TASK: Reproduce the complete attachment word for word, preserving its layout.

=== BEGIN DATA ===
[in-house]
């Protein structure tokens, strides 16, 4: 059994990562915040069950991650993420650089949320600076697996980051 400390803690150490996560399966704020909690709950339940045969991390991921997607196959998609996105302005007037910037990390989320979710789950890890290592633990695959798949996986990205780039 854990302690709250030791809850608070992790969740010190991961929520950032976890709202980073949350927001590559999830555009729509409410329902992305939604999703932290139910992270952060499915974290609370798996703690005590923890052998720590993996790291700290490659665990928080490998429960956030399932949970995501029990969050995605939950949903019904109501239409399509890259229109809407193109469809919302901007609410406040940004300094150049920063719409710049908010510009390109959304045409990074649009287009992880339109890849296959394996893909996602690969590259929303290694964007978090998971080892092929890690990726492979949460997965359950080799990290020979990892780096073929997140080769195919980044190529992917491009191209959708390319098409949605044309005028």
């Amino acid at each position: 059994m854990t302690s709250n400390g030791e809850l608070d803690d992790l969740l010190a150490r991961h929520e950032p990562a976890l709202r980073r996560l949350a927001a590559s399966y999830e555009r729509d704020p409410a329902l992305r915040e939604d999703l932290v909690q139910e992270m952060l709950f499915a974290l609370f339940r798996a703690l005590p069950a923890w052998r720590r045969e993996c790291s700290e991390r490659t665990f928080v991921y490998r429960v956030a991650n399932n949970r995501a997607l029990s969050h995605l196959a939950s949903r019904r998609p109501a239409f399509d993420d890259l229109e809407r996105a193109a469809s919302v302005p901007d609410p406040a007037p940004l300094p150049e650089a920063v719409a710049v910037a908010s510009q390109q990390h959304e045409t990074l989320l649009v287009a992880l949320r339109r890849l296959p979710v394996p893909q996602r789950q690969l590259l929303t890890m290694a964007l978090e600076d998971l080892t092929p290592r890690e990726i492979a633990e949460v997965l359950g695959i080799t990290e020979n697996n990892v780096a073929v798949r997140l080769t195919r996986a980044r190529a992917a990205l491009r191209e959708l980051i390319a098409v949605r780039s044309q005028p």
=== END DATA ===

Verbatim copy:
[in-house]
């Protein structure tokens, strides 16, 4: 059994990562915040069950991650993420650089949320600076697996980051 400390803690150490996560399966704020909690709950339940045969991390991921997607196959998609996105302005007037910037990390989320979710789950890890290592633990695959798949996986990205780039 854990302690709250030791809850608070992790969740010190991961929520950032976890709202980073949350927001590559999830555009729509409410329902992305939604999703932290139910992270952060499915974290609370798996703690005590923890052998720590993996790291700290490659665990928080490998429960956030399932949970995501029990969050995605939950949903019904109501239409399509890259229109809407193109469809919302901007609410406040940004300094150049920063719409710049908010510009390109959304045409990074649009287009992880339109890849296959394996893909996602690969590259929303290694964007978090998971080892092929890690990726492979949460997965359950080799990290020979990892780096073929997140080769195919980044190529992917491009191209959708390319098409949605044309005028």
């Amino acid at each position: 059994m854990t302690s709250n400390g030791e809850l608070d803690d992790l969740l010190a150490r991961h929520e950032p990562a976890l709202r980073r996560l949350a927001a590559s399966y999830e555009r729509d704020p409410a329902l992305r915040e939604d999703l932290v909690q139910e992270m952060l709950f499915a974290l609370f339940r798996a703690l005590p069950a923890w052998r720590r045969e993996c790291s700290e991390r490659t665990f928080v991921y490998r429960v956030a991650n399932n949970r995501a997607l029990s969050h995605l196959a939950s949903r019904r998609p109501a239409f399509d993420d890259l229109e809407r996105a193109a469809s919302v302005p901007d609410p406040a007037p940004l300094p150049e650089a920063v719409a710049v910037a908010s510009q390109q990390h959304e045409t990074l989320l649009v287009a992880l949320r339109r890849l296959p979710v394996p893909q996602r789950q690969l590259l929303t890890m290694a964007l978090e600076d998971l080892t092929p290592r890690e990726i492979a633990e949460v997965l359950g695959i080799t990290e020979n697996n990892v780096a073929v798949r997140l080769t195919r996986a980044r190529a992917a990205l491009r191209e959708l980051i390319a098409v949605r780039s044309q005028p």